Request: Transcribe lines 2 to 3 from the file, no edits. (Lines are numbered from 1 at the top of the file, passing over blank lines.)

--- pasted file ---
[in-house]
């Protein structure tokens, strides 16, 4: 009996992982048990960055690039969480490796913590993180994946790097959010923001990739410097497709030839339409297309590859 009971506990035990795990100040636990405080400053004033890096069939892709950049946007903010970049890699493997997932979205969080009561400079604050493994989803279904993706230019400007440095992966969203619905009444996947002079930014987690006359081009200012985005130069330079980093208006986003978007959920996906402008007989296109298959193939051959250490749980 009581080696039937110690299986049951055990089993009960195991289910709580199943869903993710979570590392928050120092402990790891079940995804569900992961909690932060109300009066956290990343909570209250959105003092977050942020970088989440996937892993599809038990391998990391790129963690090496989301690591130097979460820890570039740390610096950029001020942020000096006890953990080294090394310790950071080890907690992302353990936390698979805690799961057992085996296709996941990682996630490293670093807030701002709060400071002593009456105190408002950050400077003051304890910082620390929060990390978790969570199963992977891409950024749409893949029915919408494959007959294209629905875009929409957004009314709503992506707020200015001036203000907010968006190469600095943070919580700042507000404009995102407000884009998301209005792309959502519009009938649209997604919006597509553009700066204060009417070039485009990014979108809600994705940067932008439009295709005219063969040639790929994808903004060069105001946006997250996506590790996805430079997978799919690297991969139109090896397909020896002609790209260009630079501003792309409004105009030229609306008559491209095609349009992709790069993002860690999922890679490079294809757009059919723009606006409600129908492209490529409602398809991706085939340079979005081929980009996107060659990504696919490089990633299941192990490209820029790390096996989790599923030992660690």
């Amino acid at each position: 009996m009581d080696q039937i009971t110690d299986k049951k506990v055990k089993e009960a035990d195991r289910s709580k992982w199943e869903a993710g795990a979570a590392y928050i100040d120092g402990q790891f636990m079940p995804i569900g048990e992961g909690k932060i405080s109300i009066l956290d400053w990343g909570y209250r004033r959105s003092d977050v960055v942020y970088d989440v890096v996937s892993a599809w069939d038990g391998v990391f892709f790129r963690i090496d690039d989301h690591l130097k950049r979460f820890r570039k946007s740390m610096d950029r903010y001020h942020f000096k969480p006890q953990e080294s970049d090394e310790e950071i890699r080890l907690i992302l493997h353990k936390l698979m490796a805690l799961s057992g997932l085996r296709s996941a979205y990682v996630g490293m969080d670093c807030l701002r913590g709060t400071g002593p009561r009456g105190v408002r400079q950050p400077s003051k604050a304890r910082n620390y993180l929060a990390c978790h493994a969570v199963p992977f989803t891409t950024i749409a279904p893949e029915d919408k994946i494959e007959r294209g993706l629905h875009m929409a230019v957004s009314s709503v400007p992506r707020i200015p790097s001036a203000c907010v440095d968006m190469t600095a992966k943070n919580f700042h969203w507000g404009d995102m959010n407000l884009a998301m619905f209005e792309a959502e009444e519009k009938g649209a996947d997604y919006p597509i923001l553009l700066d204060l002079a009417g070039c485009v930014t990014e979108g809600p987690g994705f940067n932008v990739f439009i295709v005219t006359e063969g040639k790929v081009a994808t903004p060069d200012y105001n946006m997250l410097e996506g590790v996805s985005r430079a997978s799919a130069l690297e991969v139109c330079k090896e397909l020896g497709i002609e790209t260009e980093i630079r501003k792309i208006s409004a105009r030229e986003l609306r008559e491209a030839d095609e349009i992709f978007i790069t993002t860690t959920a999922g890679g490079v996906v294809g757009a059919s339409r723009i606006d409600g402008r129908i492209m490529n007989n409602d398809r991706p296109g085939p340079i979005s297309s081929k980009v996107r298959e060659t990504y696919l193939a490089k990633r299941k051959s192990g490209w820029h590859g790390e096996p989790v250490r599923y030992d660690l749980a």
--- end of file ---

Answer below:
């Protein structure tokens, strides 16, 4: 009996992982048990960055690039969480490796913590993180994946790097959010923001990739410097497709030839339409297309590859 009971506990035990795990100040636990405080400053004033890096069939892709950049946007903010970049890699493997997932979205969080009561400079604050493994989803279904993706230019400007440095992966969203619905009444996947002079930014987690006359081009200012985005130069330079980093208006986003978007959920996906402008007989296109298959193939051959250490749980 009581080696039937110690299986049951055990089993009960195991289910709580199943869903993710979570590392928050120092402990790891079940995804569900992961909690932060109300009066956290990343909570209250959105003092977050942020970088989440996937892993599809038990391998990391790129963690090496989301690591130097979460820890570039740390610096950029001020942020000096006890953990080294090394310790950071080890907690992302353990936390698979805690799961057992085996296709996941990682996630490293670093807030701002709060400071002593009456105190408002950050400077003051304890910082620390929060990390978790969570199963992977891409950024749409893949029915919408494959007959294209629905875009929409957004009314709503992506707020200015001036203000907010968006190469600095943070919580700042507000404009995102407000884009998301209005792309959502519009009938649209997604919006597509553009700066204060009417070039485009990014979108809600994705940067932008439009295709005219063969040639790929994808903004060069105001946006997250996506590790996805430079997978799919690297991969139109090896397909020896002609790209260009630079501003792309409004105009030229609306008559491209095609349009992709790069993002860690999922890679490079294809757009059919723009606006409600129908492209490529409602398809991706085939340079979005081929980009996107060659990504696919490089990633299941192990490209820029790390096996989790599923030992660690």
């Amino acid at each position: 009996m009581d080696q039937i009971t110690d299986k049951k506990v055990k089993e009960a035990d195991r289910s709580k992982w199943e869903a993710g795990a979570a590392y928050i100040d120092g402990q790891f636990m079940p995804i569900g048990e992961g909690k932060i405080s109300i009066l956290d400053w990343g909570y209250r004033r959105s003092d977050v960055v942020y970088d989440v890096v996937s892993a599809w069939d038990g391998v990391f892709f790129r963690i090496d690039d989301h690591l130097k950049r979460f820890r570039k946007s740390m610096d950029r903010y001020h942020f000096k969480p006890q953990e080294s970049d090394e310790e950071i890699r080890l907690i992302l493997h353990k936390l698979m490796a805690l799961s057992g997932l085996r296709s996941a979205y990682v996630g490293m969080d670093c807030l701002r913590g709060t400071g002593p009561r009456g105190v408002r400079q950050p400077s003051k604050a304890r910082n620390y993180l929060a990390c978790h493994a969570v199963p992977f989803t891409t950024i749409a279904p893949e029915d919408k994946i494959e007959r294209g993706l629905h875009m929409a230019v957004s009314s709503v400007p992506r707020i200015p790097s001036a203000c907010v440095d968006m190469t600095a992966k943070n919580f700042h969203w507000g404009d995102m959010n407000l884009a998301m619905f209005e792309a959502e009444e519009k009938g649209a996947d997604y919006p597509i923001l553009l700066d204060l002079a009417g070039c485009v930014t990014e979108g809600p987690g994705f940067n932008v990739f439009i295709v005219t006359e063969g040639k790929v081009a994808t903004p060069d200012y105001n946006m997250l410097e996506g590790v996805s985005r430079a997978s799919a130069l690297e991969v139109c330079k090896e397909l020896g497709i002609e790209t260009e980093i630079r501003k792309i208006s409004a105009r030229e986003l609306r008559e491209a030839d095609e349009i992709f978007i790069t993002t860690t959920a999922g890679g490079v996906v294809g757009a059919s339409r723009i606006d409600g402008r129908i492209m490529n007989n409602d398809r991706p296109g085939p340079i979005s297309s081929k980009v996107r298959e060659t990504y696919l193939a490089k990633r299941k051959s192990g490209w820029h590859g790390e096996p989790v250490r599923y030992d660690l749980a």